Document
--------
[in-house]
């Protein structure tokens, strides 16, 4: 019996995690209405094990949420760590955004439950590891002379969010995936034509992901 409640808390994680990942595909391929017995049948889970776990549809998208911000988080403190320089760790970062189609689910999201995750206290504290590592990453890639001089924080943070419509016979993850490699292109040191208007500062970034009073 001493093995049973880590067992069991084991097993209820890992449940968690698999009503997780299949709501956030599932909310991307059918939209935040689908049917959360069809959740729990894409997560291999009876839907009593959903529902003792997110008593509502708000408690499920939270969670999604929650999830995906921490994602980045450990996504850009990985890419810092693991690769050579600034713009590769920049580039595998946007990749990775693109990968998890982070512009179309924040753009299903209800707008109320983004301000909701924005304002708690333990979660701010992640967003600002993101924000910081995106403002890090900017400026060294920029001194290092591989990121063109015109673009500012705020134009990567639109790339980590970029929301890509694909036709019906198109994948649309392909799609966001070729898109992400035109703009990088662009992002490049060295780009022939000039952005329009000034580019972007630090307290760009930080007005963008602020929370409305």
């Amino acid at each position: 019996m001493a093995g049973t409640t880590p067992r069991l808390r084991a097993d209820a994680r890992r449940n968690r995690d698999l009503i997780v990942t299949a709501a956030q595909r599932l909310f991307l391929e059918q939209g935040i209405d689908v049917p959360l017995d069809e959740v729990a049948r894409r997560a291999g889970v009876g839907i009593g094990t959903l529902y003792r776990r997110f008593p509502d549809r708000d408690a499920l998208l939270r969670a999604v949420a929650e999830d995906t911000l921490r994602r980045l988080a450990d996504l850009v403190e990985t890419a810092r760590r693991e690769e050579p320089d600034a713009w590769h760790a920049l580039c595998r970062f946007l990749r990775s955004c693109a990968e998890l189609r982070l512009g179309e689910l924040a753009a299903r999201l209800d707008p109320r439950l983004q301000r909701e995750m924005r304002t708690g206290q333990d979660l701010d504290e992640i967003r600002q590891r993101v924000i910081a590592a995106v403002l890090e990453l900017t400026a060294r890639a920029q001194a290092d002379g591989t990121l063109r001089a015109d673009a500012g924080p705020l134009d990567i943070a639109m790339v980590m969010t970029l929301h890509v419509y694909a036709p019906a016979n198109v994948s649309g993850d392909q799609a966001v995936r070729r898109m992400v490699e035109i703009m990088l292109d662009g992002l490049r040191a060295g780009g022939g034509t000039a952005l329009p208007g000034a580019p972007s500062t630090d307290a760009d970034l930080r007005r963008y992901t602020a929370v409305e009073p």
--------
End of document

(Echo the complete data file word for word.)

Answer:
[in-house]
């Protein structure tokens, strides 16, 4: 019996995690209405094990949420760590955004439950590891002379969010995936034509992901 409640808390994680990942595909391929017995049948889970776990549809998208911000988080403190320089760790970062189609689910999201995750206290504290590592990453890639001089924080943070419509016979993850490699292109040191208007500062970034009073 001493093995049973880590067992069991084991097993209820890992449940968690698999009503997780299949709501956030599932909310991307059918939209935040689908049917959360069809959740729990894409997560291999009876839907009593959903529902003792997110008593509502708000408690499920939270969670999604929650999830995906921490994602980045450990996504850009990985890419810092693991690769050579600034713009590769920049580039595998946007990749990775693109990968998890982070512009179309924040753009299903209800707008109320983004301000909701924005304002708690333990979660701010992640967003600002993101924000910081995106403002890090900017400026060294920029001194290092591989990121063109015109673009500012705020134009990567639109790339980590970029929301890509694909036709019906198109994948649309392909799609966001070729898109992400035109703009990088662009992002490049060295780009022939000039952005329009000034580019972007630090307290760009930080007005963008602020929370409305």
């Amino acid at each position: 019996m001493a093995g049973t409640t880590p067992r069991l808390r084991a097993d209820a994680r890992r449940n968690r995690d698999l009503i997780v990942t299949a709501a956030q595909r599932l909310f991307l391929e059918q939209g935040i209405d689908v049917p959360l017995d069809e959740v729990a049948r894409r997560a291999g889970v009876g839907i009593g094990t959903l529902y003792r776990r997110f008593p509502d549809r708000d408690a499920l998208l939270r969670a999604v949420a929650e999830d995906t911000l921490r994602r980045l988080a450990d996504l850009v403190e990985t890419a810092r760590r693991e690769e050579p320089d600034a713009w590769h760790a920049l580039c595998r970062f946007l990749r990775s955004c693109a990968e998890l189609r982070l512009g179309e689910l924040a753009a299903r999201l209800d707008p109320r439950l983004q301000r909701e995750m924005r304002t708690g206290q333990d979660l701010d504290e992640i967003r600002q590891r993101v924000i910081a590592a995106v403002l890090e990453l900017t400026a060294r890639a920029q001194a290092d002379g591989t990121l063109r001089a015109d673009a500012g924080p705020l134009d990567i943070a639109m790339v980590m969010t970029l929301h890509v419509y694909a036709p019906a016979n198109v994948s649309g993850d392909q799609a966001v995936r070729r898109m992400v490699e035109i703009m990088l292109d662009g992002l490049r040191a060295g780009g022939g034509t000039a952005l329009p208007g000034a580019p972007s500062t630090d307290a760009d970034l930080r007005r963008y992901t602020a929370v409305e009073p």